Professor Madeira of Indiana University’s Maurer School of Law is an academic devoting significant thought to the legal complications of these cases and a best path forward. For more on the topic, check out her recent law review article in the Columbia Journal of Gender and Law, Understanding Illicit Insemination and Fertility Fraud, from Patient Experience to Legal Reform, and her article in Fertility and Sterility, Against seminal principles: ethics, hubris, and lessons to learn from illicit insemination.
What To Do?
What if you just found out that you are one of the many victims of this practice? Wiley and Madeira are a great source of assistance for figuring out your options with the current (bleak) legal landscape. Both welcome your polite and respectful contact, understanding that they still have jobs and personal lives to attend to. Wiley explains that she aims to help others feel as informed and empowered as possible under the circumstances. She points victims to support groups specifically for the “donor deceived,” suggests legal resources, and, acts as a sounding board as they work through incredibly complex feelings. And, of course, if they are interested, she discusses legislative efforts. After all, what better way to deal with the holes in the legal system than to fix them. It might not bring justice to the victims, but at least they are playing an important role in protecting others and preventing anyone else in their state from finding themselves in this devastating position.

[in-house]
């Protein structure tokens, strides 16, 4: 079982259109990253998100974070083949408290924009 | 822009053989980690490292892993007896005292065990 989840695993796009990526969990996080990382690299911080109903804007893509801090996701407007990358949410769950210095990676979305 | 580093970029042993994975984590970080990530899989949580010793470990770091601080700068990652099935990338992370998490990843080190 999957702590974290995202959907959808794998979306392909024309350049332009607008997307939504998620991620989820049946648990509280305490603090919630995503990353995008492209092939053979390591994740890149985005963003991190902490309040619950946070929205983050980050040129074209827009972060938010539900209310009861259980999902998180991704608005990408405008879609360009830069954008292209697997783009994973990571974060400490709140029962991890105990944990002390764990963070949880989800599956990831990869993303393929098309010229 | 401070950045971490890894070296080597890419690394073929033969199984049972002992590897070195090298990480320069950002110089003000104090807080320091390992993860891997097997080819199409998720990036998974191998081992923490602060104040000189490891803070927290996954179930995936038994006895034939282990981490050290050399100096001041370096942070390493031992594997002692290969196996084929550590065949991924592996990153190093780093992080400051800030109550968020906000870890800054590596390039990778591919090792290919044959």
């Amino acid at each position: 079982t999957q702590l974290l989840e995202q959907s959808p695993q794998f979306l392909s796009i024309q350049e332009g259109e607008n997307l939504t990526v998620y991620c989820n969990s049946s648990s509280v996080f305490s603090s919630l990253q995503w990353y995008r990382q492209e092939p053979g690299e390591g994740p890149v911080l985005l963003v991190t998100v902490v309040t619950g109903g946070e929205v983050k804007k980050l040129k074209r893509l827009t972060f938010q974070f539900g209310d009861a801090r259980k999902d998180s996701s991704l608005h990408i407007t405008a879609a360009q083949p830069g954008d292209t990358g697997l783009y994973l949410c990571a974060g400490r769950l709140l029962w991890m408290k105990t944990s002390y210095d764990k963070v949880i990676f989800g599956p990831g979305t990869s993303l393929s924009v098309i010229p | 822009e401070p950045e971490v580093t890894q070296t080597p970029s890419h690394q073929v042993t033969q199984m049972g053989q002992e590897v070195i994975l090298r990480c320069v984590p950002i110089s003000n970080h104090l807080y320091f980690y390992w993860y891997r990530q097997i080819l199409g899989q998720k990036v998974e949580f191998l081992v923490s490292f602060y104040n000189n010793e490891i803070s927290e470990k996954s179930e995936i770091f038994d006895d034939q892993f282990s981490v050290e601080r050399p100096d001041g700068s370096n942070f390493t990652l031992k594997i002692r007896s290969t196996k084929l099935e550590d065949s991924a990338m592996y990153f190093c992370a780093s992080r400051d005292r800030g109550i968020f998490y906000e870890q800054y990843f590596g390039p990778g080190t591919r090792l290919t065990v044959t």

Ellen Trachman is the Managing Attorney of Trachman Law Center, LLC, a Denver-based law firm specializing in assisted reproductive technology law, and co-host of the podcast I Want To Put A Baby In You. You can reach her at email@example.com.